As a consequence of the fall, the man was to dominate the woman. This is due to disruption of sin in human relationships. Yet Aquinas and others would hold that this was the case ante pecconum (before the fall) thus the order for the world now.

The arguments are heated and protracted and beyond my scope to discuss in-depth here. The recent scholarship by Hayter, France and others have shown that there are good biblical grounds for suggesting that there is reason be allow women to have leadership roles.

The Case for Female Ordination

France suggests that there is a parallel between the ordination question and the antislavery movement of the 18th Century [France, 1995:16-17]. Slavery is not directly condemned in the Bible, indeed there are many commands to treat slaves fairly and equitably. Yet, Wilberforce et al came to the conclusion that slavery was a blot on the worlds concience and one of the worst evils a man can inflict upon another. Now, no Christian would readily retract to a pre-Wilberforce position. Why should we not say the same in the case of women? Even if we allowed that there was no clear case for equality, why should we not grant women equality in the same way?

The mission of the church in western culture demands it. In many respects the question of the place of women in society was answered decades ago, the church has yet to catch up. Yet surely the church should be at the forefront of the redeeming of women? In every area of contemporary society women have achieved equal status to men and the church must reflect this. We have shown no clear biblical reason why it couldn't. In order to be relevant and attractive to the women of today, and increasingly the professional women who are used to taking an active and capable role in society, the church must provide meaningful opportunities for ministry. Banners, flowers and quiche are not enough.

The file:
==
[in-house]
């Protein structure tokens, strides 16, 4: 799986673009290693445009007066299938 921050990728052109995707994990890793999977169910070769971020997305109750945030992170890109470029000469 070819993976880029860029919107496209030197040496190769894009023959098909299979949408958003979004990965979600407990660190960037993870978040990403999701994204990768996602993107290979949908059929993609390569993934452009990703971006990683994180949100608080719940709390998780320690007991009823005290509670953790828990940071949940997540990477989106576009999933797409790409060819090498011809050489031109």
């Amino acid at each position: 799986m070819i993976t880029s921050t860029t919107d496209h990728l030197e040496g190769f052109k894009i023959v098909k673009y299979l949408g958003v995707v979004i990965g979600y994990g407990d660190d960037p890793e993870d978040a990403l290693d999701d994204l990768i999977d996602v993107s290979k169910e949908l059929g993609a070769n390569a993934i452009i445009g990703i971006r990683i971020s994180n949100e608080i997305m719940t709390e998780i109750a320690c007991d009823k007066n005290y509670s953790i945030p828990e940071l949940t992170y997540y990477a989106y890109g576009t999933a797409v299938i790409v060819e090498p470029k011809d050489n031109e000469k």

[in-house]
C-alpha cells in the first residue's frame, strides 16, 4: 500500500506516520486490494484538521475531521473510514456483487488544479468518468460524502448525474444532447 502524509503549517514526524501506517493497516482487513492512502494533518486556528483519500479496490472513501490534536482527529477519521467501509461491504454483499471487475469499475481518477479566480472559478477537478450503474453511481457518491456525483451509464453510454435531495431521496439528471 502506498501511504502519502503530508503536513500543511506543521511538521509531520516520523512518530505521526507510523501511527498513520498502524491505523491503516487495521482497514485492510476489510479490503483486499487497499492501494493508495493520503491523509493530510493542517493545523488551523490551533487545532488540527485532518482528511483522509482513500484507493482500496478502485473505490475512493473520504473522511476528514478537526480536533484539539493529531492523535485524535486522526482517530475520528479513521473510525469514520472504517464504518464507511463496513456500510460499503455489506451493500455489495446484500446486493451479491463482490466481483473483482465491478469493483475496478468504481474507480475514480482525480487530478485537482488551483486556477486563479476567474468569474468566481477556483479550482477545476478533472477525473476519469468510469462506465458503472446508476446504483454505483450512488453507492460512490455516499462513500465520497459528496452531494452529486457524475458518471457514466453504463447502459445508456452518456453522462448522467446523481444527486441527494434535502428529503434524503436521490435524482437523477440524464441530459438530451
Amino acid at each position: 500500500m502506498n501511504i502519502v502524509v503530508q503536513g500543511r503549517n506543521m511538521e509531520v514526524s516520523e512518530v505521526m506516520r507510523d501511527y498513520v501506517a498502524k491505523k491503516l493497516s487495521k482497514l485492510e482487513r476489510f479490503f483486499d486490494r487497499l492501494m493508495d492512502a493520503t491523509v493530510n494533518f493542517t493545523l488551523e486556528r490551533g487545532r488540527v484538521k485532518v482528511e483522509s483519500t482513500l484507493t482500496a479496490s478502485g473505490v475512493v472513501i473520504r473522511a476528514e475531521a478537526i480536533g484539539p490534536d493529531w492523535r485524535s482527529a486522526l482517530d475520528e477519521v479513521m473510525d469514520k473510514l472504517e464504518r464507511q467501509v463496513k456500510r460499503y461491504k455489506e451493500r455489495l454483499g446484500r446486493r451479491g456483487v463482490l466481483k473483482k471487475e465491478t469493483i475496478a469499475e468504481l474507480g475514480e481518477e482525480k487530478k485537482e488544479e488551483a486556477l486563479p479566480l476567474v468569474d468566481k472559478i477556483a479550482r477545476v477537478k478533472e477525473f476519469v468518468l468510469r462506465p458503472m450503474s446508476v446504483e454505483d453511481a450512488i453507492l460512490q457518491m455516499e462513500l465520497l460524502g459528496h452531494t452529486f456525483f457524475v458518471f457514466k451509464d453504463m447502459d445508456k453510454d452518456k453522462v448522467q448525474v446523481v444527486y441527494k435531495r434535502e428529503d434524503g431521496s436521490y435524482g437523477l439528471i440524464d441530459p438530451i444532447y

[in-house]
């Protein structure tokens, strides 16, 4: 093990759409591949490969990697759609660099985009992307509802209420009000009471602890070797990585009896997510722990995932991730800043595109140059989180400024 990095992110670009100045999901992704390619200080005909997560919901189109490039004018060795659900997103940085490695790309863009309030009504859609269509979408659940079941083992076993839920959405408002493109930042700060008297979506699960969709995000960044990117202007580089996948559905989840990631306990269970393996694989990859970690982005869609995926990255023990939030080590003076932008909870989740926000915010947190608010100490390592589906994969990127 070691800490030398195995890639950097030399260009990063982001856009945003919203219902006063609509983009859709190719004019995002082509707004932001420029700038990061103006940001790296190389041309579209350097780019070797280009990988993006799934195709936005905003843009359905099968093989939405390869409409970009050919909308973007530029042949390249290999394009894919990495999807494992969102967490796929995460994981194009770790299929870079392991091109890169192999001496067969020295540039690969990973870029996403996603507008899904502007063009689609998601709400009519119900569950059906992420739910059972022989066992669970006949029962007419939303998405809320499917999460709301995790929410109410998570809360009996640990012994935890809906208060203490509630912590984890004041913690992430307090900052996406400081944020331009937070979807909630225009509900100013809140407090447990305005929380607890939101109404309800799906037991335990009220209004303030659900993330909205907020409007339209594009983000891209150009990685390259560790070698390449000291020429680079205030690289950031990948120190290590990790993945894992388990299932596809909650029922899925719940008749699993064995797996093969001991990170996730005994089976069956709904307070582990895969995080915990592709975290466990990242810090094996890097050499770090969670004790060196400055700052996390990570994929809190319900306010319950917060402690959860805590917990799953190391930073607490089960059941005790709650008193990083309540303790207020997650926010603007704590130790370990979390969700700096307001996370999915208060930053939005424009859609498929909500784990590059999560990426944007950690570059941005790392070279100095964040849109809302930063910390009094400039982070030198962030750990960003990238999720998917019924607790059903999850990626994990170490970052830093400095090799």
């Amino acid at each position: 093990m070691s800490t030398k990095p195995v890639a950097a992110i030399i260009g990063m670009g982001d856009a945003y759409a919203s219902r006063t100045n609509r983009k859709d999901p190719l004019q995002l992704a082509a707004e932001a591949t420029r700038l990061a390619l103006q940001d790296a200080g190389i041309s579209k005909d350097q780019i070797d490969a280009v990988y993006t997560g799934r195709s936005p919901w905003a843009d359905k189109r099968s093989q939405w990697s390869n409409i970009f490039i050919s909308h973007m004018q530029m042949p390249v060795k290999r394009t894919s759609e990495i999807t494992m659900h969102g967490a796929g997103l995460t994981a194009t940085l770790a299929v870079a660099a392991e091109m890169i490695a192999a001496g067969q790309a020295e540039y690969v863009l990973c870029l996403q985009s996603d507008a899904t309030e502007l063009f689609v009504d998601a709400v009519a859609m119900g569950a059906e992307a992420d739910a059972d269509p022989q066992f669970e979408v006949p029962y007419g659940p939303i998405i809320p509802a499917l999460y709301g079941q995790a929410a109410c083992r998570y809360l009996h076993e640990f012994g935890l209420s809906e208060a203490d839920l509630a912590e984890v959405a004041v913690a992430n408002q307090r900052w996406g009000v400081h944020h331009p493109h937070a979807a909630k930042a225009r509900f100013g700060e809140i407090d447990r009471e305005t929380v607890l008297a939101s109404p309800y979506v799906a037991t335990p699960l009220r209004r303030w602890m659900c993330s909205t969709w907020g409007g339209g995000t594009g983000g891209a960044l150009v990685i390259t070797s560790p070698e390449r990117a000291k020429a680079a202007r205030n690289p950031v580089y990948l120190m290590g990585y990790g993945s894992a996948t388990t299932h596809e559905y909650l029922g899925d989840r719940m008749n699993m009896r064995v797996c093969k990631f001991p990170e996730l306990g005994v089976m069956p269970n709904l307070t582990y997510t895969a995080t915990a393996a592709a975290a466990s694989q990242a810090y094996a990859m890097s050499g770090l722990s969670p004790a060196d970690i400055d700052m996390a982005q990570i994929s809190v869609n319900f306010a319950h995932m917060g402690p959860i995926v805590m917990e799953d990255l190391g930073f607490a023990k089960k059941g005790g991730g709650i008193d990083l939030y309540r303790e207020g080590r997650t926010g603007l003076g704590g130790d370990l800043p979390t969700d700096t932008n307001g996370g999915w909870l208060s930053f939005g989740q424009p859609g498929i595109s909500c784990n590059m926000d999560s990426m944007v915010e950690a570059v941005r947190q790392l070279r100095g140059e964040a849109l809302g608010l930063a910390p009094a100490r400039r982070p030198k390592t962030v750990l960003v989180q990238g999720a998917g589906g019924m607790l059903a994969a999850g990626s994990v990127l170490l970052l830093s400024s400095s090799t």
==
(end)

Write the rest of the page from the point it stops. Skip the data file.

We have seen how God is represented more fully in a social expression, male and female together. A man is not enough to image God, the role of women is needed alongside. The church is also under great pressure and need for leaders. Women increasing are feeling the call to serve in ministry and need to have freedom and support to be obedient to their calling to the same degree that man have.